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Stamping Material that Can Take a Punch

Punching a deeper draw without cracking, tearing, work hardening, wrinkling and fracturing

October 22, 2020

Forming in a die can be stressful, not only to the designer and operator but especially to the material being formed. Whether you need to do a deep-draw form or create a deep form in a multicontoured part, the principal factors determining the strength of the form, repeatability, and success are the same — tension, compression, and stretching.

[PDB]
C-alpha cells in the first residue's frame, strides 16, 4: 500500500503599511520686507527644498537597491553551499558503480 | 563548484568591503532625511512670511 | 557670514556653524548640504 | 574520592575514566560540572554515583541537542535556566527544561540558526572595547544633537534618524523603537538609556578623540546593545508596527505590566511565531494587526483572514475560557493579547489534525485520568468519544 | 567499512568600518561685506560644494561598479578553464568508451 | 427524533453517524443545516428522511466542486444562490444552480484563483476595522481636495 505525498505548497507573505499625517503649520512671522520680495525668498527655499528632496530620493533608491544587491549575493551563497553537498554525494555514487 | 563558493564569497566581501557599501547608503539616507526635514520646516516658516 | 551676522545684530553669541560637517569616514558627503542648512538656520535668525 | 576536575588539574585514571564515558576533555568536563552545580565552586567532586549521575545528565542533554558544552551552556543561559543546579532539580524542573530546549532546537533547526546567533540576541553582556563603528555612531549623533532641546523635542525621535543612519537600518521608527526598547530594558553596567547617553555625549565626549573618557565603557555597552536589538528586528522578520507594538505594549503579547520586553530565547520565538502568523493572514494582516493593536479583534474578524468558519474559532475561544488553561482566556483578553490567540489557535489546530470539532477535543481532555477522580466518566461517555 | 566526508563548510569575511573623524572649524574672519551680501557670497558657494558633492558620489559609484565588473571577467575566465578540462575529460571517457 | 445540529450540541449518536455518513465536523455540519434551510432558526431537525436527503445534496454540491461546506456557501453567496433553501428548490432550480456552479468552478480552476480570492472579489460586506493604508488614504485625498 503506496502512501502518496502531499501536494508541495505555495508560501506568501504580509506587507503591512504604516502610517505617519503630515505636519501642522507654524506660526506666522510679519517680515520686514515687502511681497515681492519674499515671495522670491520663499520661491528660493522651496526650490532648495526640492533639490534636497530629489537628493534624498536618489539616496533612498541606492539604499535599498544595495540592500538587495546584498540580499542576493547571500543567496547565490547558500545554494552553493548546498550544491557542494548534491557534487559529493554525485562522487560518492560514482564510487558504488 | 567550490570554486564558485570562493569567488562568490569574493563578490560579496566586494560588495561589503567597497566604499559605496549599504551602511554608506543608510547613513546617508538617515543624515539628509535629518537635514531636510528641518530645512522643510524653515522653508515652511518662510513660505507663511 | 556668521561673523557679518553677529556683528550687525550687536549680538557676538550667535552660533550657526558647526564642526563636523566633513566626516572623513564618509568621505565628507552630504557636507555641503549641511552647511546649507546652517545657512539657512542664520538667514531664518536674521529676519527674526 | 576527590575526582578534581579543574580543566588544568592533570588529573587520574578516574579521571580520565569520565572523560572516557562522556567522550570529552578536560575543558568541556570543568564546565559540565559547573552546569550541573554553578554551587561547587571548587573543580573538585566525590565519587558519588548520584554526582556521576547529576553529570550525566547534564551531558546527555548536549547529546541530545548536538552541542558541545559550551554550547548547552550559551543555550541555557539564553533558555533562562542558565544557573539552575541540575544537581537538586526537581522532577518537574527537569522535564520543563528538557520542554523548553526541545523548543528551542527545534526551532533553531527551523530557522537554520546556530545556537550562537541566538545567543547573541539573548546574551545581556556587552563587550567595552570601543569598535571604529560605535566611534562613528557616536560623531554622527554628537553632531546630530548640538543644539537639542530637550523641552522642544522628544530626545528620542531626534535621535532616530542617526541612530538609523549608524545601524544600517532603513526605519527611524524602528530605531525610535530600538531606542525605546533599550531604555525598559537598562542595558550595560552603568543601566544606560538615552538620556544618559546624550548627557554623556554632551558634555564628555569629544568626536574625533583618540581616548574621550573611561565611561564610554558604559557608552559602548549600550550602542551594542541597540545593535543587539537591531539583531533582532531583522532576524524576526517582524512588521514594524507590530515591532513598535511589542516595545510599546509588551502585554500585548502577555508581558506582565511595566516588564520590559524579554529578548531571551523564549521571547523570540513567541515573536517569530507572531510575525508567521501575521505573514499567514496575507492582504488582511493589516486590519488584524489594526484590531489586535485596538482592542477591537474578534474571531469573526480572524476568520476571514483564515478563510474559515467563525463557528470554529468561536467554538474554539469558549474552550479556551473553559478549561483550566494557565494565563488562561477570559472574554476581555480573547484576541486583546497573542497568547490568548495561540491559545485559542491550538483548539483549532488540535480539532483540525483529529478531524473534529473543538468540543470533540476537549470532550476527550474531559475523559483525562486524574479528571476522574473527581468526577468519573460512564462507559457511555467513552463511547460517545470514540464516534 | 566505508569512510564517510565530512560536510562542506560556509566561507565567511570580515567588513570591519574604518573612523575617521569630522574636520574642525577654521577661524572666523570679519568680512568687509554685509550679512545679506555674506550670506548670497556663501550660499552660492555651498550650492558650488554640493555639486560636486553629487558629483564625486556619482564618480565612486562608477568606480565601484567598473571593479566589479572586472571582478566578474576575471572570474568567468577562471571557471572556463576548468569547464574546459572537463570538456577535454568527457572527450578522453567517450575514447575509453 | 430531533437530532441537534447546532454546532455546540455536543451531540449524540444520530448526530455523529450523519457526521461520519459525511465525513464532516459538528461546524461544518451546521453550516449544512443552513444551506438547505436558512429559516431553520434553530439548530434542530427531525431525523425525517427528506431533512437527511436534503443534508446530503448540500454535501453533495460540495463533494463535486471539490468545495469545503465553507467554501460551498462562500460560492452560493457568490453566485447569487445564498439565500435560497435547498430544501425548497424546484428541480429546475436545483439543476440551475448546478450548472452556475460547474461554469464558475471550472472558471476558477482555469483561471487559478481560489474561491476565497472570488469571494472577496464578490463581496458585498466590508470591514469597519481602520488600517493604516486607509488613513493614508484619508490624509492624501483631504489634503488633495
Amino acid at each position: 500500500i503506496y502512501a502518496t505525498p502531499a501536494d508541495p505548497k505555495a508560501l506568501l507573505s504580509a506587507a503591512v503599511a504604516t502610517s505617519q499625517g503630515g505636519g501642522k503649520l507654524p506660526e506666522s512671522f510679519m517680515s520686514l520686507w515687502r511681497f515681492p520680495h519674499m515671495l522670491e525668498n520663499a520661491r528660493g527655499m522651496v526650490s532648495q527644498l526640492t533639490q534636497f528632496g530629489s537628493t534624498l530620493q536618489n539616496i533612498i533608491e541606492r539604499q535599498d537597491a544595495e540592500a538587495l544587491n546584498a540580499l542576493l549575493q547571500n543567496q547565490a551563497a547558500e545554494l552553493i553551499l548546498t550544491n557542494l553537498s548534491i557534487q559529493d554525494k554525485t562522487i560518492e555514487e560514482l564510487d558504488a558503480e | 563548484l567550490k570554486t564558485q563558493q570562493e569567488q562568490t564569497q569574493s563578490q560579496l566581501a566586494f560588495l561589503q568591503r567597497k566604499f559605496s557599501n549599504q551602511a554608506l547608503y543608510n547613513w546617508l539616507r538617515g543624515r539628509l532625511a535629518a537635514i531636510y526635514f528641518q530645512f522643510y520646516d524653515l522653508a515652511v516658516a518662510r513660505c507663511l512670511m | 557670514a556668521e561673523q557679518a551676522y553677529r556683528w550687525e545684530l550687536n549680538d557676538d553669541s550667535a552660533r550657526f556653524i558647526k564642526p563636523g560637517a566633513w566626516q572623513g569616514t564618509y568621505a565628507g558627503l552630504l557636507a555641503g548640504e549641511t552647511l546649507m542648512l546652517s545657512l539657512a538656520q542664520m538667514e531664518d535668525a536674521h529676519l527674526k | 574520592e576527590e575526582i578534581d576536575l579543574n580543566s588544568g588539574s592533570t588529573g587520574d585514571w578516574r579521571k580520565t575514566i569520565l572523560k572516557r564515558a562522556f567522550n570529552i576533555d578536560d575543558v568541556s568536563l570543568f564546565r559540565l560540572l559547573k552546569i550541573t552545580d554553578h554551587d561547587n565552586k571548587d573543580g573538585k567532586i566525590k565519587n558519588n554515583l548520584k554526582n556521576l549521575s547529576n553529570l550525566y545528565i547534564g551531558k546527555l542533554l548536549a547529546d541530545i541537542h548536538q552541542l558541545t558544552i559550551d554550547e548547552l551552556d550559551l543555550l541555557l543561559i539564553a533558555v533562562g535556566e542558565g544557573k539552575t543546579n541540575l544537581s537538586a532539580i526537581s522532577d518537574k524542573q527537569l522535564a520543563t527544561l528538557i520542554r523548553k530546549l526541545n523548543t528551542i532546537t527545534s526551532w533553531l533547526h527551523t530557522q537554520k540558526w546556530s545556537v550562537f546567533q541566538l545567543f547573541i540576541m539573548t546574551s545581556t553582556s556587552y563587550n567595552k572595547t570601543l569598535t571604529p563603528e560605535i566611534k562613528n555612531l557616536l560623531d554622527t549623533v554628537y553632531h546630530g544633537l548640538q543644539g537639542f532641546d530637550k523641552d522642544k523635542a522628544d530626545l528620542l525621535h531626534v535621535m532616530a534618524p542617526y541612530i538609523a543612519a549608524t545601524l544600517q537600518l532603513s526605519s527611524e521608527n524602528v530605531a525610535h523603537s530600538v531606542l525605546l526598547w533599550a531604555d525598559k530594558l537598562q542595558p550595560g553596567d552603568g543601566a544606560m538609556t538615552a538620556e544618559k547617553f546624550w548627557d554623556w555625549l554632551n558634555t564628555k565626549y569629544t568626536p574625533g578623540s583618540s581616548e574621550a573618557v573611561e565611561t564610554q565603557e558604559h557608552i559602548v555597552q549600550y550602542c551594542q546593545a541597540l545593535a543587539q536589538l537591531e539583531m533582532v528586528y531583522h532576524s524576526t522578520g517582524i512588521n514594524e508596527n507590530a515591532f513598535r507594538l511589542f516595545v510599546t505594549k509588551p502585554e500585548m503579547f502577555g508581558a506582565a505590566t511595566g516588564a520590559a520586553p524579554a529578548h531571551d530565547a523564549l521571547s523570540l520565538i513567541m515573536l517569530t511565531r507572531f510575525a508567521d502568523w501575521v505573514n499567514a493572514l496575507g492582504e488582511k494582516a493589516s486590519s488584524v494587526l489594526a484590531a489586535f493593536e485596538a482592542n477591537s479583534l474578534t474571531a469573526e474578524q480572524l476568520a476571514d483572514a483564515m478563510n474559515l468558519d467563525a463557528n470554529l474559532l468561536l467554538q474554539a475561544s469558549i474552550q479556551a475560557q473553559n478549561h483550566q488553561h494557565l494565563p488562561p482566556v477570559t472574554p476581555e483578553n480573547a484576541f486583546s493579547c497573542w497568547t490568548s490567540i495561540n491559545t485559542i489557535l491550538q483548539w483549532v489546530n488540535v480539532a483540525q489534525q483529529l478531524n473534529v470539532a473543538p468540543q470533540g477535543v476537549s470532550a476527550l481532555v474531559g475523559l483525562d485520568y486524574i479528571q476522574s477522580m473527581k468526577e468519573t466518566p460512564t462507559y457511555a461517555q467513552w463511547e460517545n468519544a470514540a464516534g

There are a variety of ways to produce a large form, whether it is simply a large flowing form or a deep draw. An operation is defined as a deep draw when the height of the form is greater than the diameter or width of the form.

Each material has its own limits, and you can only do so much within the confines of those limits. Understanding the limiting draw ratio (LDR) of the material and the objective for the product during the design phase is crucial and will give the engineer the best opportunity to match the final product to the design intent.

Whether your material is a cup or blank and you run a transfer press or coil-feed a strip into a progressive die, the fact of the matter is that material is material. Cracking, tearing, work hardening, wrinkling, and fracturing are going to occur at some point.

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